A model program featuring primary care physicians, nurses, and mental health providers working collaboratively to bring best-practice depression treatments into primary care clinics significantly improves health outcomes, quality of life, and depression care for adolescents (age 13-21), research team led by a UCLA investigator reports in the Jan 19, 2005, edition of the Journal of the American Medical Association.
After recent controversies about the safety and effectiveness of adolescent depression treatments, the study results add to evidence that clinicians can effectively treat youth depression and offer an optimistic view for those suffering from this common and disabling condition.
The study is the first to evaluate a "collaborative care program" for adolescent depression in primary care clinics. This team-based approach strengthened partnerships between primary and specialty care, trained practice clinicians in depression evaluation and treatment, and used nurses and therapists in the clinics to provide depression care. To offer an evidence-based psychotherapy option, clinic therapists were trained in cognitive-behavior therapy, a type of psychotherapy for depression. Families and patients chose with their clinicians among possible treatment options, including cognitive-behavior therapy and medication. Collaborative care programs are widely recommended for improving management of chronic medical illnesses, but until this study had not been tested for adolescent depression.
Dan Page | EurekAlert!
Study tracks inner workings of the brain with new biosensor
16.08.2018 | Rheinische Friedrich-Wilhelms-Universität Bonn
Foods of the future
15.08.2018 | Georg-August-Universität Göttingen
New design tool automatically creates nanostructure 3D-print templates for user-given colors
Scientists present work at prestigious SIGGRAPH conference
Most of the objects we see are colored by pigments, but using pigments has disadvantages: such colors can fade, industrial pigments are often toxic, and...
Scientists at the University of California, Los Angeles present new research on a curious cosmic phenomenon known as "whistlers" -- very low frequency packets...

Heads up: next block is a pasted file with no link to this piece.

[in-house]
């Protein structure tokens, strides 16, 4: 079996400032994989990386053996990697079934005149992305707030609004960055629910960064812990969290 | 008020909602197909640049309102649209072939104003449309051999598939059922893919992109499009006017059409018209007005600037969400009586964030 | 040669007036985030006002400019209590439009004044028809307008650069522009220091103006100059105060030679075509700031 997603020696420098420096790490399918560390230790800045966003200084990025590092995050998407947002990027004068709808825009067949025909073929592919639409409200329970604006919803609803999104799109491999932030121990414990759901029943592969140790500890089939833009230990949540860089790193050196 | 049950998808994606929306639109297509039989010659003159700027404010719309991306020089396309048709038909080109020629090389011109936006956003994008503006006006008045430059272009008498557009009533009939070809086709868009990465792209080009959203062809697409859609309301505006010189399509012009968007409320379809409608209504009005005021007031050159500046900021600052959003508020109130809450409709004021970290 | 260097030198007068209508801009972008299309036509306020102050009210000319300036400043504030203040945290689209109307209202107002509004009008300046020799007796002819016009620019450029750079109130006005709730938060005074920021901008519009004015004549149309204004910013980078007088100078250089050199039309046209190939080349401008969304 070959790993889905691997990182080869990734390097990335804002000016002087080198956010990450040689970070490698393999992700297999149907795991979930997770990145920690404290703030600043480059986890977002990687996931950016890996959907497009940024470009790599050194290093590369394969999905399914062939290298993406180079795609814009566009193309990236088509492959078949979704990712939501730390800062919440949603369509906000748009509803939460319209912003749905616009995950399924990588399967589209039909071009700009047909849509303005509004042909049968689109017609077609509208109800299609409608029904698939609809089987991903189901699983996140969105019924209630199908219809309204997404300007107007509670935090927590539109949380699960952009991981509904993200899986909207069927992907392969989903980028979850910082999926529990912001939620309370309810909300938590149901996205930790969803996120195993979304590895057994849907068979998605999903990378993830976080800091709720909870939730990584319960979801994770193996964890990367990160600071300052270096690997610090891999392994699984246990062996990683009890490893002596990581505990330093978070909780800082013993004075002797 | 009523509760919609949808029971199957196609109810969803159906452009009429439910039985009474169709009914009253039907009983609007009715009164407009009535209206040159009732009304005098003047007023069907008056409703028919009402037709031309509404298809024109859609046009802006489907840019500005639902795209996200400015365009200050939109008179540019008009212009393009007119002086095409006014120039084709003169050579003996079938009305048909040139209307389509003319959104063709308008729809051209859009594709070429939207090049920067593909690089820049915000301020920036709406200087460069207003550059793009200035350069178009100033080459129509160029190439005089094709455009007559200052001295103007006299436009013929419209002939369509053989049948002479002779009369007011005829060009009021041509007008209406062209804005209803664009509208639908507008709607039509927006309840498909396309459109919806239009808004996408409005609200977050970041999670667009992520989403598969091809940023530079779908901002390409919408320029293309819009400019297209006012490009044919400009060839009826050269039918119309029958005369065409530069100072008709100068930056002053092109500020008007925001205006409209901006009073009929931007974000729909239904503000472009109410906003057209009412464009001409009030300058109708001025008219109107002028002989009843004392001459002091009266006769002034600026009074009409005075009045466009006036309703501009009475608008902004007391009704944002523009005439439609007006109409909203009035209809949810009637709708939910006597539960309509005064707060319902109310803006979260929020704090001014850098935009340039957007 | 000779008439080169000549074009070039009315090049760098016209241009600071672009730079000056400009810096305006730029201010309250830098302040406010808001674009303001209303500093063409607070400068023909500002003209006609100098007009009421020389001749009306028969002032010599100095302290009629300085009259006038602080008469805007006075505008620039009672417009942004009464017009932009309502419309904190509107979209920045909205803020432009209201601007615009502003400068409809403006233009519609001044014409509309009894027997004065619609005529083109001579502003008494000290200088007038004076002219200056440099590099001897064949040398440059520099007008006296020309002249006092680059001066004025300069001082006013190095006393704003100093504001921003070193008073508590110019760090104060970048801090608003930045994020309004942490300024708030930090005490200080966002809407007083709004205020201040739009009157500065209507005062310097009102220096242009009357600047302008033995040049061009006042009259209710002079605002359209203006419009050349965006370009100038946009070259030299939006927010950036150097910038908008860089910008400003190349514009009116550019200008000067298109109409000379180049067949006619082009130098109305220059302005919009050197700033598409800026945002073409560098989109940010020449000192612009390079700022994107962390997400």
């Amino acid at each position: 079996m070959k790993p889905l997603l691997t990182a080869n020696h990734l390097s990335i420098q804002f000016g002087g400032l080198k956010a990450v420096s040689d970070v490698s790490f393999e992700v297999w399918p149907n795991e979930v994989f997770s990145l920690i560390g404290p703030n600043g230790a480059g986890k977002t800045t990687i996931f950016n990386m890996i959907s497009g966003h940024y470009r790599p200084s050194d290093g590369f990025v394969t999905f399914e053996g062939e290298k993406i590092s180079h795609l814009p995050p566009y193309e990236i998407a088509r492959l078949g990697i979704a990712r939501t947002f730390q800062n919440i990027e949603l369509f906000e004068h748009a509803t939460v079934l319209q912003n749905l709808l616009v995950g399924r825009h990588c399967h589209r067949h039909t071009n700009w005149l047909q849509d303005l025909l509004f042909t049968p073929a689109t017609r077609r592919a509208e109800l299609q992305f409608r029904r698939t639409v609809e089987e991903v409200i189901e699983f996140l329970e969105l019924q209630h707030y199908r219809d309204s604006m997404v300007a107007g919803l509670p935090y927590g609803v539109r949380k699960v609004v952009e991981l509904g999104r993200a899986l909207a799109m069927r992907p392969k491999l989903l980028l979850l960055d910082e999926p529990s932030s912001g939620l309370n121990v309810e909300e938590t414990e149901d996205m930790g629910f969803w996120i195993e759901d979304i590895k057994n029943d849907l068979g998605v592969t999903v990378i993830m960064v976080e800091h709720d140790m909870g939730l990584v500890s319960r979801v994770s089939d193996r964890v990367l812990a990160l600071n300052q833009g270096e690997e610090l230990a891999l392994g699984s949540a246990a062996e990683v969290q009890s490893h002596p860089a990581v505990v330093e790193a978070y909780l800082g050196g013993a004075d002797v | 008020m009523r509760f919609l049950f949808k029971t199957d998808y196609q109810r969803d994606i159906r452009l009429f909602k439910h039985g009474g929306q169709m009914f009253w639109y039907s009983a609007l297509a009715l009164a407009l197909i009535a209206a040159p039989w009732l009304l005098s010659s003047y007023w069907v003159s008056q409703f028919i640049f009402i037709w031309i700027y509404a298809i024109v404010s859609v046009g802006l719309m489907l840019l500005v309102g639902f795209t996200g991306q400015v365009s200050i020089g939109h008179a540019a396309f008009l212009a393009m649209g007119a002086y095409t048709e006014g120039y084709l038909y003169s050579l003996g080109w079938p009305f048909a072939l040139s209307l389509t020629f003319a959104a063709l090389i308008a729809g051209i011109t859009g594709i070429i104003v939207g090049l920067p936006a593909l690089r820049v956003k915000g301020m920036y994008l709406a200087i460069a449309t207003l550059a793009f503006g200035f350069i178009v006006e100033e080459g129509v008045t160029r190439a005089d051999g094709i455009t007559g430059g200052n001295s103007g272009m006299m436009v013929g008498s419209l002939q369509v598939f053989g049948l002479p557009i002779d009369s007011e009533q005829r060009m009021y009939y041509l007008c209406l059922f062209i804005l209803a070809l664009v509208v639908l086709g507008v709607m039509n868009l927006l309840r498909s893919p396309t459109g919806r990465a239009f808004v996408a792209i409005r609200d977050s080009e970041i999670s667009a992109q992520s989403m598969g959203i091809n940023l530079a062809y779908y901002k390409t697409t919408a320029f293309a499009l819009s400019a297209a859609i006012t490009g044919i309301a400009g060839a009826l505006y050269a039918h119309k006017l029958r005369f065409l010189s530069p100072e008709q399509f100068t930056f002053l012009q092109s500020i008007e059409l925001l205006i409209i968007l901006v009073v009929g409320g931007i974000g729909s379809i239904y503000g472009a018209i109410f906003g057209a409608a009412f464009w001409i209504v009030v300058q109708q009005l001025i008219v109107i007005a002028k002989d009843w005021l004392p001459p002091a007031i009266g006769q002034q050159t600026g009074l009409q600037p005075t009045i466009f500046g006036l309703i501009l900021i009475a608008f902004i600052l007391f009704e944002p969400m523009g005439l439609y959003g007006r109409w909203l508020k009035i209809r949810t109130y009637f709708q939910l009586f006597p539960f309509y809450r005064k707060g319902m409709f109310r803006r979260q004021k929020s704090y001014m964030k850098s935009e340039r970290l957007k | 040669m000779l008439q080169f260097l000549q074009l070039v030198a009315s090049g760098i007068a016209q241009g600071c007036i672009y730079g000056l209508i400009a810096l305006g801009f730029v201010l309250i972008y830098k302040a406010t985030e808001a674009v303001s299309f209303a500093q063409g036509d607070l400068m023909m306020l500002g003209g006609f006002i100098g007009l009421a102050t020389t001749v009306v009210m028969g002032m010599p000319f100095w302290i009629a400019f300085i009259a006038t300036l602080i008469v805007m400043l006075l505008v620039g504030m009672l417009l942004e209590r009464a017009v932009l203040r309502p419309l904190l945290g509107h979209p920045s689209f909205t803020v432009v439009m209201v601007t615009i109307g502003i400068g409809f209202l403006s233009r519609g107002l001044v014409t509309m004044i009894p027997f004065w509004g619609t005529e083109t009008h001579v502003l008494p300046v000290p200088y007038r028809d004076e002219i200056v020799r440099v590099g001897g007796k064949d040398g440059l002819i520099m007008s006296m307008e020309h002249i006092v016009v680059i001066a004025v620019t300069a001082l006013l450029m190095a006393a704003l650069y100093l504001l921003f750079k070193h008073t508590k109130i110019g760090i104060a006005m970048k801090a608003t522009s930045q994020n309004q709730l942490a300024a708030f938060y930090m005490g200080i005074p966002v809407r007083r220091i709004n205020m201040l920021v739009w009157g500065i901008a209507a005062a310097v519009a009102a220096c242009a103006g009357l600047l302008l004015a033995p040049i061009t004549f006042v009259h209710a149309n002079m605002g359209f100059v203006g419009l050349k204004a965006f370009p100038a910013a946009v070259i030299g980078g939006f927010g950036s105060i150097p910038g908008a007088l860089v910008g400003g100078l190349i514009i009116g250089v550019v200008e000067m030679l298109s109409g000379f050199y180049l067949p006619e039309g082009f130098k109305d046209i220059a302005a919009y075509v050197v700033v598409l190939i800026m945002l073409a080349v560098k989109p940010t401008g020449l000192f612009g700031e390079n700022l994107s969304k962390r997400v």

Scientists develop first tool to use machine learning methods to compute flow around interactively designable 3D objects. Tool will be presented at this year’s prestigious SIGGRAPH conference.
When engineers or designers want to test the aerodynamic properties of the newly designed shape of a car, airplane, or other object, they would normally model...
Researchers from TU Graz and their industry partners have unveiled a world first: the prototype of a robot-controlled, high-speed combined charging system (CCS) for electric vehicles that enables series charging of cars in various parking positions.
Global demand for electric vehicles is forecast to rise sharply: by 2025, the number of new vehicle registrations is expected to reach 25 million per year....
Proteins must be folded correctly to fulfill their molecular functions in cells. Molecular assistants called chaperones help proteins exploit their inbuilt folding potential and reach the correct three-dimensional structure. Researchers at the Max Planck Institute of Biochemistry (MPIB) have demonstrated that actin, the most abundant protein in higher developed cells, does not have the inbuilt potential to fold and instead requires special assistance to fold into its active state. The chaperone TRiC uses a previously undescribed mechanism to perform actin folding. The study was recently published in the journal Cell.
Actin is the most abundant protein in highly developed cells and has diverse functions in processes like cell stabilization, cell division and muscle...
17.08.2018 | Event News
08.08.2018 | Event News
27.07.2018 | Event News
17.08.2018 | Physics and Astronomy
17.08.2018 | Information Technology
17.08.2018 | Life Sciences